I don't have an answer myself, but I wanted to say that I don't want aircraft carriers falling from the sky out here. An underground shelter might keep me safe from a tornado, but this massive sheet of metal would probably kill me outright, or else trap me and leave me to suffocate.
  6. Jun 29, 2014 #5

    Simon Bridge

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    How big-an area does the sheet of metal have to cover?
    (Remember that it has to be strong enough not to buckle.)

    What sort of aircraft would be used to carry it?

    Where would you store the sheet when it isn't being used?

    What sort of speeds are needed to get the sheet to the tornado in time?
    (Tornadoes are inherently unpredictable and they move around.)

    What about other morally imperative things to spend the money on?

    Oh and, thank's Nick, what about the damage done by the sheet when it hits the ground?
    Last edited: Jun 29, 2014
  7. Jun 29, 2014 #6
    How IS a tornado funnel affected by objects?
    Typical diametere of a tornado is 100 m.

    Now imagine that a moving tornado funnel were to collide with a stationary, affixed to ground and impermeable to wind object that is 400 m tall and 40 m wide.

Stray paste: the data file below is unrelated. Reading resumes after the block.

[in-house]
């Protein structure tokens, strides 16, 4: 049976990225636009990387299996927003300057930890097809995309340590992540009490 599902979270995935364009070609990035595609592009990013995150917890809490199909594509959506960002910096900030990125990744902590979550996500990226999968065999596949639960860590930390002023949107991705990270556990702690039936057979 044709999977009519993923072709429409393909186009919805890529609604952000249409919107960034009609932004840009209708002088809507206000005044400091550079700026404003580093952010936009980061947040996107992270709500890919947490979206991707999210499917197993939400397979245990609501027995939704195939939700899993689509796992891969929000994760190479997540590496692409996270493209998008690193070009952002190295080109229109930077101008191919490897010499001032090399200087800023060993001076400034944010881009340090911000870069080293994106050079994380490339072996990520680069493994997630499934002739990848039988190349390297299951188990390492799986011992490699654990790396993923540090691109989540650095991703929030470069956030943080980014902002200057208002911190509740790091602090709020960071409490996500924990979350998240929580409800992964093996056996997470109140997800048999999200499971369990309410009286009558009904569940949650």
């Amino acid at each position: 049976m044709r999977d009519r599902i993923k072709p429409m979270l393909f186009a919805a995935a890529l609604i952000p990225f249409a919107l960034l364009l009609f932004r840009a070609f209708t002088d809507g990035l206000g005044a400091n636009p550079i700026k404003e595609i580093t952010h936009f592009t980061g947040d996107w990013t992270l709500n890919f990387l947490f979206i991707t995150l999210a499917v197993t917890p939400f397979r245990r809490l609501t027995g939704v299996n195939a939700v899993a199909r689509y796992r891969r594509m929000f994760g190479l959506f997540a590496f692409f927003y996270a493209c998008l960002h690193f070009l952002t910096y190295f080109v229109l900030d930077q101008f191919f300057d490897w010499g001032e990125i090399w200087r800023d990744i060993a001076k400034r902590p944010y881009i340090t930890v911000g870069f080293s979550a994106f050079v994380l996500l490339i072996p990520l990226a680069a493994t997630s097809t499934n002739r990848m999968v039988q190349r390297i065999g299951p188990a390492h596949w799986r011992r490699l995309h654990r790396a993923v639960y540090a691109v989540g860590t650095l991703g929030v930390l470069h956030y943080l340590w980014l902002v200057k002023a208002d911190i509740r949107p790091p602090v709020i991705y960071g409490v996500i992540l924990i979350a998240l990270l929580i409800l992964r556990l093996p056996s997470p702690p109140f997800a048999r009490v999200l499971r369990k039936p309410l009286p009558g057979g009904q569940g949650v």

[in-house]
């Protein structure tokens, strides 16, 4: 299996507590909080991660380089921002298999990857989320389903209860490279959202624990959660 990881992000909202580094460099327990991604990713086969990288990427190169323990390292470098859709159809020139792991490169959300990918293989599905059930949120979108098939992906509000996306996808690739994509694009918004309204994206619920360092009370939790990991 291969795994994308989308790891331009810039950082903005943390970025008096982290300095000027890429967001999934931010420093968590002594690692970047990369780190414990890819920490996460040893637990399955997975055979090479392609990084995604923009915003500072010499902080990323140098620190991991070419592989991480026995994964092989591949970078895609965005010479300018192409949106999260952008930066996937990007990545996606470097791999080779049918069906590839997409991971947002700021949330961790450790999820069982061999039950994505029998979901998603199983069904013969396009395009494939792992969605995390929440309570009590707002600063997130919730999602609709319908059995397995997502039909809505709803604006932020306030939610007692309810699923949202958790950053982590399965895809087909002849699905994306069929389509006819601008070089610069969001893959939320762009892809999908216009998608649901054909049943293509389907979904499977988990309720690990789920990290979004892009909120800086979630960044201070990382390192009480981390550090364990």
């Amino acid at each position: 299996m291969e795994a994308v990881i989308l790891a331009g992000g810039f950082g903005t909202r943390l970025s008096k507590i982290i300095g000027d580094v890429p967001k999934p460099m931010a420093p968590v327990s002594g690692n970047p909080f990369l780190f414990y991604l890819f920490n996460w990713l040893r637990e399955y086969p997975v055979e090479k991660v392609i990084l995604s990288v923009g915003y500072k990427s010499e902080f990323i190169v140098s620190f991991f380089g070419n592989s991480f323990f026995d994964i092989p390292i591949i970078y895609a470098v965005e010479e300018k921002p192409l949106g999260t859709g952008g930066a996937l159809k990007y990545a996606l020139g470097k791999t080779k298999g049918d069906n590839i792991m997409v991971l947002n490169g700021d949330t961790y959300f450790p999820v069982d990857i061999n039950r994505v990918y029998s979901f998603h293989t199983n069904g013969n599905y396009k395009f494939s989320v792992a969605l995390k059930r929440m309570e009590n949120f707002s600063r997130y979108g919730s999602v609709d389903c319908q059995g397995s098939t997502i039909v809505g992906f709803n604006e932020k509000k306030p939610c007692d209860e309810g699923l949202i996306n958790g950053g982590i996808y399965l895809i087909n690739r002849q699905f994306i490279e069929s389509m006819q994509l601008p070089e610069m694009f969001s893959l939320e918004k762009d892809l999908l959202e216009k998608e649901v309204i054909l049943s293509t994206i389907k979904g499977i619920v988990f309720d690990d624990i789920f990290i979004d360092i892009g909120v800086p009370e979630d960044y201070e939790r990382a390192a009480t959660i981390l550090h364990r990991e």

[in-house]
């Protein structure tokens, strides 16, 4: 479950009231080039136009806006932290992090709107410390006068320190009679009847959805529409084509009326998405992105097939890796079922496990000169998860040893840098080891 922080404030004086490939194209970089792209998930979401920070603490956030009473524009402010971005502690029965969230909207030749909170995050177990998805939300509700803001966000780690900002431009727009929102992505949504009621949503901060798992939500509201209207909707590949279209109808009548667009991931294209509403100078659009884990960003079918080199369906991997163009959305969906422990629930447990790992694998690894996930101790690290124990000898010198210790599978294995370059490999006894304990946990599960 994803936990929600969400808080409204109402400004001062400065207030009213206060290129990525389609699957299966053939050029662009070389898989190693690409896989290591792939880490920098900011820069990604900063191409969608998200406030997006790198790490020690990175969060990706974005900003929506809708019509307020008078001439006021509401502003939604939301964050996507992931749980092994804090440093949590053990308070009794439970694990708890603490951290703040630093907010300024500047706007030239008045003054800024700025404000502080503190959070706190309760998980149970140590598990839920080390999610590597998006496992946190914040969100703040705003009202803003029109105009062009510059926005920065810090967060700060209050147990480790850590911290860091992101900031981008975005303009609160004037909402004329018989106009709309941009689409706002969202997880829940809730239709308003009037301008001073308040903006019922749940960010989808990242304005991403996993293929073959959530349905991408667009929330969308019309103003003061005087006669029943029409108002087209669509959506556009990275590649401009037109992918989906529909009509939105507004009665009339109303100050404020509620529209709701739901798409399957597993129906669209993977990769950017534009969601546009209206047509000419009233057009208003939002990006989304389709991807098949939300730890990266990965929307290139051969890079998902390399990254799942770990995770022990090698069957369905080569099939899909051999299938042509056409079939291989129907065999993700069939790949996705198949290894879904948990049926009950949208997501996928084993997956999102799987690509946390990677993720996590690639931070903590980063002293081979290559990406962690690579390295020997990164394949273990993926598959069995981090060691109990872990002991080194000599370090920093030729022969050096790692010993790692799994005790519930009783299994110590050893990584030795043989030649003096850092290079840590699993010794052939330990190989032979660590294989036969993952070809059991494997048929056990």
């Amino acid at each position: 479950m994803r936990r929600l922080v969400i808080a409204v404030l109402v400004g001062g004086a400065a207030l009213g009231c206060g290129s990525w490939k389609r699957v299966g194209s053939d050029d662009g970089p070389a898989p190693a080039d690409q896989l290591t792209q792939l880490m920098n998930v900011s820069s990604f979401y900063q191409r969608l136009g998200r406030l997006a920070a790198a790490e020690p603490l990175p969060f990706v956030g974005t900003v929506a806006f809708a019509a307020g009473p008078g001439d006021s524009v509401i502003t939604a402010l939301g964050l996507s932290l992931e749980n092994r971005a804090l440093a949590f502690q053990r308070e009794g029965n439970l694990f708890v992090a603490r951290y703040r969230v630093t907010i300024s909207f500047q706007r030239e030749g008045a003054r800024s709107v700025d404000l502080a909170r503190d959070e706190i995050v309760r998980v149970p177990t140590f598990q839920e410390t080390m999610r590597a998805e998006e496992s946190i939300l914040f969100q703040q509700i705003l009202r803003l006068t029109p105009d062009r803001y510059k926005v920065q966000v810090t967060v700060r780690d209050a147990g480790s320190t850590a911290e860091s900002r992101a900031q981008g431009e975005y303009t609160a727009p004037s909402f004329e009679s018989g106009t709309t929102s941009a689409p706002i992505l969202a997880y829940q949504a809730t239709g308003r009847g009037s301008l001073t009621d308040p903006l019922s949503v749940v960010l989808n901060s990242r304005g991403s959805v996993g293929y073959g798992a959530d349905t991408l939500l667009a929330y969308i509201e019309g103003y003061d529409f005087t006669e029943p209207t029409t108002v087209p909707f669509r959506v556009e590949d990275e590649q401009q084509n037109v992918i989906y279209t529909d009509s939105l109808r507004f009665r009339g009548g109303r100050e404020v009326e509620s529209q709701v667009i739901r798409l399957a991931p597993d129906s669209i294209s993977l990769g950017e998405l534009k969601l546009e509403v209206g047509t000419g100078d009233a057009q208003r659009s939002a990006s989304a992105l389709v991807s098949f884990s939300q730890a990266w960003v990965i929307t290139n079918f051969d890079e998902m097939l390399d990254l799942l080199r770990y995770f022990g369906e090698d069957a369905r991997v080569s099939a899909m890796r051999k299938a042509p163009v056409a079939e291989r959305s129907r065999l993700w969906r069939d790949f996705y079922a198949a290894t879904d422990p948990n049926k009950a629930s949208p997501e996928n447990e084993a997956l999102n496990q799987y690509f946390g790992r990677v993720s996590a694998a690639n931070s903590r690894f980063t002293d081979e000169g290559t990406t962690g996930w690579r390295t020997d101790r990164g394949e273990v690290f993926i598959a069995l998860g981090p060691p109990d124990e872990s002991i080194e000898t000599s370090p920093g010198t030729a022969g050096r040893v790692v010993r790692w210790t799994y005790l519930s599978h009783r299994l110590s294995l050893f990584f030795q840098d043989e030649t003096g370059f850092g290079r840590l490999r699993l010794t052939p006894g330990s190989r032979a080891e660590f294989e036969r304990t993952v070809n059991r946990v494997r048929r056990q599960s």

In other words, a skyscraper.

    What are the usual effects of a tornado experiencing a dead centre collision with a skyscraper? For the tornado, and for the skyscraper?

    Or how about a bit wider, but also stronger and often taller obstacles - namely mountains? Appalachians are 2000 m tall, and there is a scatter of a few outlying mountains like Monadnock. How are travelling tornadoes affected by tall mountain peaks and ridges?
  8. Jun 29, 2014 #7

    Simon Bridge

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    The cell that powers the tornado is usually much bigger though.

    A tornado will tear all the outer cladding off a skyscraper.
    Tornados sometimes hit cities - so you can look them up for details.
    i.e. http://www.livescience.com/29691-big-city-tornadoes-100917.html

    Mountains don't stop tornadoes either ... basically if the obstacle is too big to destroy, it's basically a bit of terrain.